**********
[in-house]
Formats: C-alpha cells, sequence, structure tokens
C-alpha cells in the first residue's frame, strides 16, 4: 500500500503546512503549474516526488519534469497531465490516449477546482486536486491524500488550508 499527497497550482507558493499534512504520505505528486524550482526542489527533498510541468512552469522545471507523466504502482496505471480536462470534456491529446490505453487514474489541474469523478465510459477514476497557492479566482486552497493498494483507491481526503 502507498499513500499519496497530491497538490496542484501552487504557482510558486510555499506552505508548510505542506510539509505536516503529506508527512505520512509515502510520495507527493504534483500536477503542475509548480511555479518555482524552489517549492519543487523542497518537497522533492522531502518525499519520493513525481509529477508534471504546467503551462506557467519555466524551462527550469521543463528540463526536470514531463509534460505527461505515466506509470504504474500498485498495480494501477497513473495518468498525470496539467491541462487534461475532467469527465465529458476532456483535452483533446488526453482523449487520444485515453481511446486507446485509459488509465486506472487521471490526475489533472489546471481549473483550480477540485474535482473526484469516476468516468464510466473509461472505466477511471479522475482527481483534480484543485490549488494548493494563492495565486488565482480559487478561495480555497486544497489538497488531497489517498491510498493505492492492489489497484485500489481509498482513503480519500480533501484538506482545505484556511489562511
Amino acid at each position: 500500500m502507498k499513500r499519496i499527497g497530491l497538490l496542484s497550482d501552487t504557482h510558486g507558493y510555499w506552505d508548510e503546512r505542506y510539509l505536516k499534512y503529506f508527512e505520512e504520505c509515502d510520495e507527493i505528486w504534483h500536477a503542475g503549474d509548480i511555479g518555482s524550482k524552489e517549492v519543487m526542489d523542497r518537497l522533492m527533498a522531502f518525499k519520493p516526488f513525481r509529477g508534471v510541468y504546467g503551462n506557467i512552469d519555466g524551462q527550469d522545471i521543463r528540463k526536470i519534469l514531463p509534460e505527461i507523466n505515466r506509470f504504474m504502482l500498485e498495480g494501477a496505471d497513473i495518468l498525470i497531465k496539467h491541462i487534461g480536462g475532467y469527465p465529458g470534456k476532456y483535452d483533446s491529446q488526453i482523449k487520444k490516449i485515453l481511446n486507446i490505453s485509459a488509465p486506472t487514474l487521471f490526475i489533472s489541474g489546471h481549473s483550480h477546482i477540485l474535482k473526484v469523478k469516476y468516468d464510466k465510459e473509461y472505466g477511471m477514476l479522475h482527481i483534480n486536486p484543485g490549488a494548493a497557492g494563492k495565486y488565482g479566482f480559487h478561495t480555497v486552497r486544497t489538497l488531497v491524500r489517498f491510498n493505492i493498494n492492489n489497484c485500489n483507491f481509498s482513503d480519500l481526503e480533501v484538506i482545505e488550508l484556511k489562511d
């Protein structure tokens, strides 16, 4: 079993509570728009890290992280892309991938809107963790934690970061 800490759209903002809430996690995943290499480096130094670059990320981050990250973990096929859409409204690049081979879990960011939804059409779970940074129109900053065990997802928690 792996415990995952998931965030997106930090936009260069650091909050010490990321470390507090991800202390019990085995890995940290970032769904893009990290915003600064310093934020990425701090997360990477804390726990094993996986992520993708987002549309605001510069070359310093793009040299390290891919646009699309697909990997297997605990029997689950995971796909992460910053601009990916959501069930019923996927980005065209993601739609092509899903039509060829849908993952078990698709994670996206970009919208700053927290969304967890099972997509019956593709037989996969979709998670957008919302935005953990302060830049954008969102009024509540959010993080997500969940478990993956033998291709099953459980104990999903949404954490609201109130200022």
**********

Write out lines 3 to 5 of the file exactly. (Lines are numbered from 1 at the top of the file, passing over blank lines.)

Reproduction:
C-alpha cells in the first residue's frame, strides 16, 4: 500500500503546512503549474516526488519534469497531465490516449477546482486536486491524500488550508 499527497497550482507558493499534512504520505505528486524550482526542489527533498510541468512552469522545471507523466504502482496505471480536462470534456491529446490505453487514474489541474469523478465510459477514476497557492479566482486552497493498494483507491481526503 502507498499513500499519496497530491497538490496542484501552487504557482510558486510555499506552505508548510505542506510539509505536516503529506508527512505520512509515502510520495507527493504534483500536477503542475509548480511555479518555482524552489517549492519543487523542497518537497522533492522531502518525499519520493513525481509529477508534471504546467503551462506557467519555466524551462527550469521543463528540463526536470514531463509534460505527461505515466506509470504504474500498485498495480494501477497513473495518468498525470496539467491541462487534461475532467469527465465529458476532456483535452483533446488526453482523449487520444485515453481511446486507446485509459488509465486506472487521471490526475489533472489546471481549473483550480477540485474535482473526484469516476468516468464510466473509461472505466477511471479522475482527481483534480484543485490549488494548493494563492495565486488565482480559487478561495480555497486544497489538497488531497489517498491510498493505492492492489489497484485500489481509498482513503480519500480533501484538506482545505484556511489562511
Amino acid at each position: 500500500m502507498k499513500r499519496i499527497g497530491l497538490l496542484s497550482d501552487t504557482h510558486g507558493y510555499w506552505d508548510e503546512r505542506y510539509l505536516k499534512y503529506f508527512e505520512e504520505c509515502d510520495e507527493i505528486w504534483h500536477a503542475g503549474d509548480i511555479g518555482s524550482k524552489e517549492v519543487m526542489d523542497r518537497l522533492m527533498a522531502f518525499k519520493p516526488f513525481r509529477g508534471v510541468y504546467g503551462n506557467i512552469d519555466g524551462q527550469d522545471i521543463r528540463k526536470i519534469l514531463p509534460e505527461i507523466n505515466r506509470f504504474m504502482l500498485e498495480g494501477a496505471d497513473i495518468l498525470i497531465k496539467h491541462i487534461g480536462g475532467y469527465p465529458g470534456k476532456y483535452d483533446s491529446q488526453i482523449k487520444k490516449i485515453l481511446n486507446i490505453s485509459a488509465p486506472t487514474l487521471f490526475i489533472s489541474g489546471h481549473s483550480h477546482i477540485l474535482k473526484v469523478k469516476y468516468d464510466k465510459e473509461y472505466g477511471m477514476l479522475h482527481i483534480n486536486p484543485g490549488a494548493a497557492g494563492k495565486y488565482g479566482f480559487h478561495t480555497v486552497r486544497t489538497l488531497v491524500r489517498f491510498n493505492i493498494n492492489n489497484c485500489n483507491f481509498s482513503d480519500l481526503e480533501v484538506i482545505e488550508l484556511k489562511d
């Protein structure tokens, strides 16, 4: 079993509570728009890290992280892309991938809107963790934690970061 800490759209903002809430996690995943290499480096130094670059990320981050990250973990096929859409409204690049081979879990960011939804059409779970940074129109900053065990997802928690 792996415990995952998931965030997106930090936009260069650091909050010490990321470390507090991800202390019990085995890995940290970032769904893009990290915003600064310093934020990425701090997360990477804390726990094993996986992520993708987002549309605001510069070359310093793009040299390290891919646009699309697909990997297997605990029997689950995971796909992460910053601009990916959501069930019923996927980005065209993601739609092509899903039509060829849908993952078990698709994670996206970009919208700053927290969304967890099972997509019956593709037989996969979709998670957008919302935005953990302060830049954008969102009024509540959010993080997500969940478990993956033998291709099953459980104990999903949404954490609201109130200022």